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European Directive (2008)

In May 2008, Framework Directive 96/62/EC, the first three daughter directives and a directive on the exchange of information were superseded by new EU Directive 2008/50/EC. The limit and target values and the information and alert thresholds were retained, except for the second phase of the PM10 limit value which was removed. Additionally, based on recent health research into the harmful effects of PM2.5, monitoring requirements as well as limit and target values were established for this pollutant. On the basis of PM2.5 measurements in urban background locations, an average exposure index (AEI) is calculated for the reference year 2010, based on the mean concentration in 2008, 2009 and 2010. This exposure index determines the reduction percentage which a member state is required to achieve by 2020. The new Directive also provides for additional flexibility for deducting natural sources when assessing the quality objectives and makes provisions for postponing the deadline for attaining the limit values for NO2, PM10 and benzene. Where particulate matter exceedances are due, fully or partially, to natural sources, the relevant portion may be excluded. The contribution from winter-sanding and -salting may also be subtracted.

Also the criteria for aggregating data and calculating statistical parameters have largely been taken over from the old Framework Directives. One exception is the calculation of 24-hour values, for which, according to the new Directive, at least 75% of the hourly averages must be available. The Directive also makes provisions that in zones or agglomerations where it is difficult to meet the defined limit values by the target date, the attainment deadline for the limit values may be postponed by a specified period (until 2011 for PM10 and until 2015 for benzene and NO2). For this, a detailed plan must be drawn up showing that attainment by the end of the revised period is guaranteed. This plan must be approved by the European Commission. In 2009 the request for postponing compliance with the 50 μg/m³ daily limit value for PM10 in various zones in Flanders, Brussels and Wallonia was not approved. Like many other European member states (22 of the 27), Flanders and Brussels failed to meet the European annual limit value of 40 μg/m³ for nitrogen oxide (NO2) in 2010. In early 2012 Flanders drew up an Air Quality Plan featuring a package of measures to meet the European limit value by 2015. For its zones in exceedance – the Antwerp agglomeration and the Port of Antwerp - the Flemish Region was granted permission by the European Commission to postpone compliance with the annual mean NO2 limit value until 2015. Until that date, the limit value in those zones is 60 μg/m³. No postponement was granted to the Brussels-Capital Region. An overview of the requests for postponement and the related decisions of the European Commission can be found via the following website link: http://ec.europa.eu/environment/air/quality/legislation/time_extensions.htm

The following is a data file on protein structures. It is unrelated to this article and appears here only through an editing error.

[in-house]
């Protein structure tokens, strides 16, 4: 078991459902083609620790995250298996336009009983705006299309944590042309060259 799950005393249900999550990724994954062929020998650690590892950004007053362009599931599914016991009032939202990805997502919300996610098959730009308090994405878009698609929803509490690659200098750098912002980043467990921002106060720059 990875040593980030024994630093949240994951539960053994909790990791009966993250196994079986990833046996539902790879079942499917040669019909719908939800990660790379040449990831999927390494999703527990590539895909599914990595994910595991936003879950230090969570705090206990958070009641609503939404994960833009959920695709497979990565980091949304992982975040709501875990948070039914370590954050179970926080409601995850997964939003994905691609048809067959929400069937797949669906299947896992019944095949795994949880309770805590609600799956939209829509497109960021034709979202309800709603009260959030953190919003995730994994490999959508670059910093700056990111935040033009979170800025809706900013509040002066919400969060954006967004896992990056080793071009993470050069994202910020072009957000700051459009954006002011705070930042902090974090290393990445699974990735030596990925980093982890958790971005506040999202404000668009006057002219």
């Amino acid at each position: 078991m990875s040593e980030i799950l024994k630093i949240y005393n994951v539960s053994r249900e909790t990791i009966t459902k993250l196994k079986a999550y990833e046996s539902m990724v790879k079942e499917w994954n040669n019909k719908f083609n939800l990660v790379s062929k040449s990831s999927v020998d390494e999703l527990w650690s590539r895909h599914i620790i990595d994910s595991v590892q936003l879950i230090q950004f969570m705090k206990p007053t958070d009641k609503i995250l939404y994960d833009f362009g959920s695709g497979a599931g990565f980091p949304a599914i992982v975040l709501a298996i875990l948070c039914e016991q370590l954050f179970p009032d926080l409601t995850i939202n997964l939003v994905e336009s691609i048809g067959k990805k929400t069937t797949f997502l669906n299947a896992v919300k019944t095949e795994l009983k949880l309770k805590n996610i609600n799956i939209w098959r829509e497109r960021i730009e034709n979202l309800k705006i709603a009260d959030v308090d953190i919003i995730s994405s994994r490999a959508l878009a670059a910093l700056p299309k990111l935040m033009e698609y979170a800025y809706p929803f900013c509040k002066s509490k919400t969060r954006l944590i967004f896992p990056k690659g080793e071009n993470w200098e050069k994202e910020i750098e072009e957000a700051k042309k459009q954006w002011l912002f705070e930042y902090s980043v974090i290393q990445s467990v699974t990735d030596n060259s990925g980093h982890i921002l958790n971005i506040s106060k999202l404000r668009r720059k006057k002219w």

The air quality guideline values of the WHO (World Health Organisation) are more stringent than the limit and target values imposed by the European Union. The purpose of the EU limit and target values is to identify how the best possible air quality offering maximum protection to the population in all EU-27 member states can be achieved in the most cost-effective way. To achieve these objectives, Europe takes into account not only health reasons but also economic feasibility. The guideline values proposed by the WHO are therefore an acceptable and feasible objective to minimise health effects within local capabilities and constraints and public health priorities. For particulate matter, for example, the WHO did not establish a lower limit below which no harmful health effects occur.

Table 1 gives an overview of the various limit and target values for each pollutant, and the dates by which they are to be met. Table 2 lists the information and alert thresholds at which the population must be informed or alerted. Table 3 gives the more stringent air quality guideline values as proposed by the WHO

 

Table 1: Overview of European limit and target values for the various pollutants according to EU Directive 2008/50/EC
Table 1: Overview of European limit and target values for the various pollutants according to EU Directive 2008/50/EC

 

Table 2: Overview of average hourly information and alert thresholds according to EU Directive 2008/50/EC
Table 2: Overview of average hourly information and alert thresholds according to EU Directive 2008/50/EC

 

Table 3: Overview of air quality guideline values of the World Health Organisation
Table 3: Overview of air quality guideline values of the World Health Organisation